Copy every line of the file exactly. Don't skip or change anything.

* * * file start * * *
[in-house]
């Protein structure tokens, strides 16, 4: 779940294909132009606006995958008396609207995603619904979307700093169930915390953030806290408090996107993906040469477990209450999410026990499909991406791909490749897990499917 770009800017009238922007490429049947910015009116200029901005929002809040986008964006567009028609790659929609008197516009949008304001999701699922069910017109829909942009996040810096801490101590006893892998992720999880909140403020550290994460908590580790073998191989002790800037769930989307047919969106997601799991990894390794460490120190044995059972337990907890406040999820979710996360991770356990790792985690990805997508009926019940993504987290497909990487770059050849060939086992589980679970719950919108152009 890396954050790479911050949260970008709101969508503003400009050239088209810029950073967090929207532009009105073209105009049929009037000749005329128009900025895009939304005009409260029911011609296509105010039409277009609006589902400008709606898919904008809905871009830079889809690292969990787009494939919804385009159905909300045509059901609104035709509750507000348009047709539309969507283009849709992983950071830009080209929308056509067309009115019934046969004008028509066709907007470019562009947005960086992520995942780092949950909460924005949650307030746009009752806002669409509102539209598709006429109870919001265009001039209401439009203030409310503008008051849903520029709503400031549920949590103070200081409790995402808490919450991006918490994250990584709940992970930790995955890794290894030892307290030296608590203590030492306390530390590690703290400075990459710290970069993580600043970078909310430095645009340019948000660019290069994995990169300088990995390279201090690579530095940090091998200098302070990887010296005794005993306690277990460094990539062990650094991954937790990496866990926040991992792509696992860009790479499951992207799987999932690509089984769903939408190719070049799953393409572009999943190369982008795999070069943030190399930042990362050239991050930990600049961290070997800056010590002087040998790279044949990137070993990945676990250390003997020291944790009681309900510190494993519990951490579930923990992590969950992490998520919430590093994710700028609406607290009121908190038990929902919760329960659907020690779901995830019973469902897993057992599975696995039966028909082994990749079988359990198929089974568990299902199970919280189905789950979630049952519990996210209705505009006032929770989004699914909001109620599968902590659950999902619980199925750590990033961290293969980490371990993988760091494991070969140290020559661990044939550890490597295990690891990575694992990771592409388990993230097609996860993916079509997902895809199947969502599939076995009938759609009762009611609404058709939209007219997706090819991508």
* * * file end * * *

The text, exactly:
[in-house]
């Protein structure tokens, strides 16, 4: 779940294909132009606006995958008396609207995603619904979307700093169930915390953030806290408090996107993906040469477990209450999410026990499909991406791909490749897990499917 770009800017009238922007490429049947910015009116200029901005929002809040986008964006567009028609790659929609008197516009949008304001999701699922069910017109829909942009996040810096801490101590006893892998992720999880909140403020550290994460908590580790073998191989002790800037769930989307047919969106997601799991990894390794460490120190044995059972337990907890406040999820979710996360991770356990790792985690990805997508009926019940993504987290497909990487770059050849060939086992589980679970719950919108152009 890396954050790479911050949260970008709101969508503003400009050239088209810029950073967090929207532009009105073209105009049929009037000749005329128009900025895009939304005009409260029911011609296509105010039409277009609006589902400008709606898919904008809905871009830079889809690292969990787009494939919804385009159905909300045509059901609104035709509750507000348009047709539309969507283009849709992983950071830009080209929308056509067309009115019934046969004008028509066709907007470019562009947005960086992520995942780092949950909460924005949650307030746009009752806002669409509102539209598709006429109870919001265009001039209401439009203030409310503008008051849903520029709503400031549920949590103070200081409790995402808490919450991006918490994250990584709940992970930790995955890794290894030892307290030296608590203590030492306390530390590690703290400075990459710290970069993580600043970078909310430095645009340019948000660019290069994995990169300088990995390279201090690579530095940090091998200098302070990887010296005794005993306690277990460094990539062990650094991954937790990496866990926040991992792509696992860009790479499951992207799987999932690509089984769903939408190719070049799953393409572009999943190369982008795999070069943030190399930042990362050239991050930990600049961290070997800056010590002087040998790279044949990137070993990945676990250390003997020291944790009681309900510190494993519990951490579930923990992590969950992490998520919430590093994710700028609406607290009121908190038990929902919760329960659907020690779901995830019973469902897993057992599975696995039966028909082994990749079988359990198929089974568990299902199970919280189905789950979630049952519990996210209705505009006032929770989004699914909001109620599968902590659950999902619980199925750590990033961290293969980490371990993988760091494991070969140290020559661990044939550890490597295990690891990575694992990771592409388990993230097609996860993916079509997902895809199947969502599939076995009938759609009762009611609404058709939209007219997706090819991508």